Hurricane 101; Kayak goes one-way; express bus goes south

C’mon, Irene

Irene is the first big, bad storm of Hurricane Season 2011, which started in June and runs through November. Most likely, she won’t be the last.

According to the National Oceanic and Atmospheric Administration’s Atlantic hurricane season outlook, there is an 85 percent chance that activity will be above normal this year. The agency is predicting 14 to 19 named storms, seven to 11 hurricanes, and three to five major hurricanes. By comparison, NOAA defines “normal” as 11, 6 and 2, respectively.

As the East Coast battens down its hatches for Irene, CoGo spoke with Anne Banas, SmarterTravel executive editor, about what travelers need to know when a hurricane dares to trip up their holiday.

- If you are traveling during this volatile season, consider purchasing travel insurance. Make sure the policy covers natural disasters. Timing is everything, though: You need to purchase insurance before the threat of the storm materializes, typically before it earns a name.

- On every booking, ask the company about its cancellation and refund policies. Some providers, especially in vulnerable areas, offer special dispensations during this season. For example, on the Cayman Islands, more than 25 properties, plus activities operators, offer a Worry Free Hurricane Guarantee. The agreement reduces or eliminates penalties for last-minute cancellations and, in some cases, grants guests a free replacement stay. (Banas reminds guests to collect all necessary paperwork before they depart, for proof of the aborted stay.)

- Watch for flight cancellations as well as changes in penalty fees. Banas said the carriers have become “really great about waiving change fees,” but warns of potentially tight restrictions, such as the airlines covering only a sliver of departure dates.

- Make contingency plans. For example, if you were supposed to ride Amtrak south of Washington this weekend, you might need to rent a car instead. At press time, the company had canceled a number of trains through Sunday, including the Auto Train, Silver Meteor (New York-Miami) and Carolinian (New York-Cary, N.C.). Check Amtrak ( for additional disruptions.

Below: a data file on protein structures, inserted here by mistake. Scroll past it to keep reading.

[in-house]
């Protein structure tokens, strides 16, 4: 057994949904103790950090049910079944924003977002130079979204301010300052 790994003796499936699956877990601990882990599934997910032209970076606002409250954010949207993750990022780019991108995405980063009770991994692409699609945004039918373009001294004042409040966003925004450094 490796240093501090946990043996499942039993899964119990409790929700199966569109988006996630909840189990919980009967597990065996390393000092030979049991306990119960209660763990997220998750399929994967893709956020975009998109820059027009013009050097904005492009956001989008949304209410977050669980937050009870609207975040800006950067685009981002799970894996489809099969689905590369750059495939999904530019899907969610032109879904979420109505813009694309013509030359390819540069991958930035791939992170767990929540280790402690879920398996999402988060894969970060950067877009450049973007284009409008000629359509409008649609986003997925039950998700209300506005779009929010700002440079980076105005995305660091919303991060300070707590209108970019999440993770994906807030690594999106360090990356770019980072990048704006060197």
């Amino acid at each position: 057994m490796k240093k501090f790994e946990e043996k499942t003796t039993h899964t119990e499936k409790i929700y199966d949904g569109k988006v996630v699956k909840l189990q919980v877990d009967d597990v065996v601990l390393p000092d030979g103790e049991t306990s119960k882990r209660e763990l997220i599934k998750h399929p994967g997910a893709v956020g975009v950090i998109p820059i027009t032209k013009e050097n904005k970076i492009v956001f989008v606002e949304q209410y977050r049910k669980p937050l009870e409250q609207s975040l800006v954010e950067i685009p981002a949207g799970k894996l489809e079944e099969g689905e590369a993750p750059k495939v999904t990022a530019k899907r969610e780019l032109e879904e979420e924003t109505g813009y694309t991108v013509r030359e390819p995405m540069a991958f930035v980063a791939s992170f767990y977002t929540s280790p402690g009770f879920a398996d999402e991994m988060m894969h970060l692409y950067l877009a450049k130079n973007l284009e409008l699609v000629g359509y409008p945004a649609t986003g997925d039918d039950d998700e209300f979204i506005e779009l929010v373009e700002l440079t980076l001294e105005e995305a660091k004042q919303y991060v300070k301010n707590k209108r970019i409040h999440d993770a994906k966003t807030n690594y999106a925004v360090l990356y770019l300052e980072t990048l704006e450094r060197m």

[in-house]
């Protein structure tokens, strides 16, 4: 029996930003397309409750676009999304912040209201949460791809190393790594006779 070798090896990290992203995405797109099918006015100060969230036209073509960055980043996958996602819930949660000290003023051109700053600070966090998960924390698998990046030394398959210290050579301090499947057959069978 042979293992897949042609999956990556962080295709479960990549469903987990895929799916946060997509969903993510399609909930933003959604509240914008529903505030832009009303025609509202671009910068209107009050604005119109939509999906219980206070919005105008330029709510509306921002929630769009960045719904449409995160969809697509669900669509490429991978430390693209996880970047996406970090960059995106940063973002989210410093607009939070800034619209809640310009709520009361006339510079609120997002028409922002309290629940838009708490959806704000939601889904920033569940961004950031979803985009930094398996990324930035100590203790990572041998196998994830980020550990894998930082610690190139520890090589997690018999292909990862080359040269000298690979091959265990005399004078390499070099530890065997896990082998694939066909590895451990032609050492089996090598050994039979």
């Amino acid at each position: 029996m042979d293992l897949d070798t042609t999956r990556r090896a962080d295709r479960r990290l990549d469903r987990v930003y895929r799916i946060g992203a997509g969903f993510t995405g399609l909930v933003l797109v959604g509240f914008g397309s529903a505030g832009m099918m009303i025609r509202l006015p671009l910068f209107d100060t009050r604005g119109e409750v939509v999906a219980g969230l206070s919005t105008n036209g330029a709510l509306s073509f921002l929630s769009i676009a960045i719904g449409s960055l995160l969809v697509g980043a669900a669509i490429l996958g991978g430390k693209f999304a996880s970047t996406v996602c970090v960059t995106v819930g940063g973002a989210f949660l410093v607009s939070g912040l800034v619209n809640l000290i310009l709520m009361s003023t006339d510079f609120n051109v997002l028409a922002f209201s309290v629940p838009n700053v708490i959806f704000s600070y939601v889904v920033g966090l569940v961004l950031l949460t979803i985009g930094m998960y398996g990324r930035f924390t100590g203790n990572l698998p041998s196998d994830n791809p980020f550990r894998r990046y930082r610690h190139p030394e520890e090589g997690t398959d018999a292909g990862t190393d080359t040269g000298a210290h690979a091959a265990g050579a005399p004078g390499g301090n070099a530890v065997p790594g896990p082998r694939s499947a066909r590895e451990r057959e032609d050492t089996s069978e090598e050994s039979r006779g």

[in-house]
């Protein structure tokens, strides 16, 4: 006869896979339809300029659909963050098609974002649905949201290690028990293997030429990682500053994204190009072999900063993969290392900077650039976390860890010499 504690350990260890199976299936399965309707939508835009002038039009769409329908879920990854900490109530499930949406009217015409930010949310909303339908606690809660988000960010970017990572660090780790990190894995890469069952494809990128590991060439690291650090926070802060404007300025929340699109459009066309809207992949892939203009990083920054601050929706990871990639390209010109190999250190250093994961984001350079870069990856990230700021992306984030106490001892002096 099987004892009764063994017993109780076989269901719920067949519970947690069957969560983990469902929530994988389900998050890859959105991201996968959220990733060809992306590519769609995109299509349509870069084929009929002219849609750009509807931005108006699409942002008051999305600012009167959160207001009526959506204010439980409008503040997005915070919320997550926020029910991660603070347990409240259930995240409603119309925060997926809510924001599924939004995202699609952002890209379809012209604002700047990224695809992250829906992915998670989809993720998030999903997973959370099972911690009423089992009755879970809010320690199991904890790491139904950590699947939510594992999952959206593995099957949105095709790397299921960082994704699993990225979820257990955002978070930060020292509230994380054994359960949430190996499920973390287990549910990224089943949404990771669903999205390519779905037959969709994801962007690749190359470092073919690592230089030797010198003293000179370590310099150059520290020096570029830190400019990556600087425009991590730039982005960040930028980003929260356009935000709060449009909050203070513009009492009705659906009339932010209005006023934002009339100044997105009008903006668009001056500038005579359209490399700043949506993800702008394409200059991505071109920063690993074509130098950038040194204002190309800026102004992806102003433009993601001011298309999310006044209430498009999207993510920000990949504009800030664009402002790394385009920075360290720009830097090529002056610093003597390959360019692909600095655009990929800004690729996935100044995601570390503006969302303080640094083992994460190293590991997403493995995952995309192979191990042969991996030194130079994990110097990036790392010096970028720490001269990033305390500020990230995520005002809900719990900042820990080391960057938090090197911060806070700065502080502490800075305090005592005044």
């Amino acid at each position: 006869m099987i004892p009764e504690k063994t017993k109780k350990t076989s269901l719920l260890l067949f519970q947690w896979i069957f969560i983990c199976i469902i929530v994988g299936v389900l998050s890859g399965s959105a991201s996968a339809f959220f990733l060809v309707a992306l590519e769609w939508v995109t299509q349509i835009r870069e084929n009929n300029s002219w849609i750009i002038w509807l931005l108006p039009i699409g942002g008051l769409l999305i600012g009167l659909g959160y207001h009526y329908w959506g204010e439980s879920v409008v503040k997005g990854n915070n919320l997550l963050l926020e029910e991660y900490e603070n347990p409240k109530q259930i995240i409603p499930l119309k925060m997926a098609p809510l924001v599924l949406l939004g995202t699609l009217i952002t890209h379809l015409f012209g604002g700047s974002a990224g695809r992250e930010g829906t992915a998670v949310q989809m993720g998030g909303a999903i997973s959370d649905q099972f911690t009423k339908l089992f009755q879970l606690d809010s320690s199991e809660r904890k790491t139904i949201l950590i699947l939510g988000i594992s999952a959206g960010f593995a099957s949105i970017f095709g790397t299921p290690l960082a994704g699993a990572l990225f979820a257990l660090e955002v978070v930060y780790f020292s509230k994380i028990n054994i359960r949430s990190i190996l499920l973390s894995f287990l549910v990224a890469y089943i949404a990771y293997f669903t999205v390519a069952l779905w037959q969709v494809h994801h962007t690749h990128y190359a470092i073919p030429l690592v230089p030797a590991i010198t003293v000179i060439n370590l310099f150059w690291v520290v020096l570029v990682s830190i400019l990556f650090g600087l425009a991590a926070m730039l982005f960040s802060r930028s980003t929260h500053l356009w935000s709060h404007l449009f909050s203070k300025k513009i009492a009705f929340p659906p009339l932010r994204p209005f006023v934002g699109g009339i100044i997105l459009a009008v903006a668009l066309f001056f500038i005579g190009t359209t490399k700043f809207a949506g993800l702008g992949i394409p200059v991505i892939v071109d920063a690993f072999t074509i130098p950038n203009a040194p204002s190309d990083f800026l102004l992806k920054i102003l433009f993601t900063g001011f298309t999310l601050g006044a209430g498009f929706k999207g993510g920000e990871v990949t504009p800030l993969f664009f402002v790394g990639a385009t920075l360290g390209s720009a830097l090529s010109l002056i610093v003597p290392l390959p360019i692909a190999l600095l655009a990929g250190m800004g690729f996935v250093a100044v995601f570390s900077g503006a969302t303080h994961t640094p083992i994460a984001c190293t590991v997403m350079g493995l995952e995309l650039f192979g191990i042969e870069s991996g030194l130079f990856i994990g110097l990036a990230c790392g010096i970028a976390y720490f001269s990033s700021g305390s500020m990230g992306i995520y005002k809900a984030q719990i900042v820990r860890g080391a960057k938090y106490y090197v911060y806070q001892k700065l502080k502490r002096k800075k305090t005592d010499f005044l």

- Heed warnings, especially those issued by local tourism offices and government officials. For instance, last week the Bahamas Ministry of Tourism advised visitors who are scheduled to arrive in the islands through Monday to postpone their trips.

- Rather than cancel, c ruise lines often reroute their ships or alter their itineraries to avoid trouble spots. Royal Caribbean and Carnival have already rejiggered schedules on multiple trips in the Caribbean. Consult the cruise line for updates. And remember that even if your cruise is set to sail, you still have to make your way to the departure terminal. Make sure the airlines are still flying to the starting port, and give yourself extra time to meet the boat.

- If you’re at your destination when the hurricane hits, follow local news reports as well as updates from your hotel. Hotels and resorts typically assist guests with evacuation plans, such as transfers to the airport. Some travel industry companies also provide free guidance. Last week Travel Guard North America, a travel insurance firm (
), said it will offer free emergency travel and medical assistance to U.S. and Canadian travelers affected by Hurricane Irene. For help, call 866-644-6811.

- To jump on an earlier flight out, work every outlet possible: phones, online reservations, social media, airport agents. “Use all of the above and all at the same time,” says Banas.

- To avoid technological snags, remember to bring your chargers and set up your cellphone with a SIM card or stock up on international calling cards. Power up your gadgets whenever possible. Also, make sure friends and family back home have your travel details so that they can keep track of you. And pack light so you can make a quick getaway.

Run south, Greyhound

Greyhound Express, the speedier, more modern sister of the old dog, is making inroads in the Southeast.

Starting Sept. 7, the bus company will offer nonstop rides from Washington to Richmond, and one-stop service to Raleigh, N.C., Charlotte and Atlanta. Passengers transfer in Richmond. Info:

Make it a single

The online search engine Kayak recently introduced Hacker Fares, which pairs two one-way fares on two separate airlines.

To try it out, CoGo plugged in round-trip dates from Reagan National to Boston. The first Hacker Fare, which was also the first fare to pop up in the entire search, was United/JetBlue for $201. The site broke down the price — $92 on United, $109 on JetBlue — and informed travelers, “This itinerary requires two separate purchases.”

If booking twice is too onerous, you could pay $2 more for the US Airways round-trip flight. But what you gain in booking time, you lose in on-board entertainment.

Help feed CoGo. Send travel news to: . By mail: CoGo, Washington Post Travel Section, 1150 15th St. NW, Washington, D.C. 20071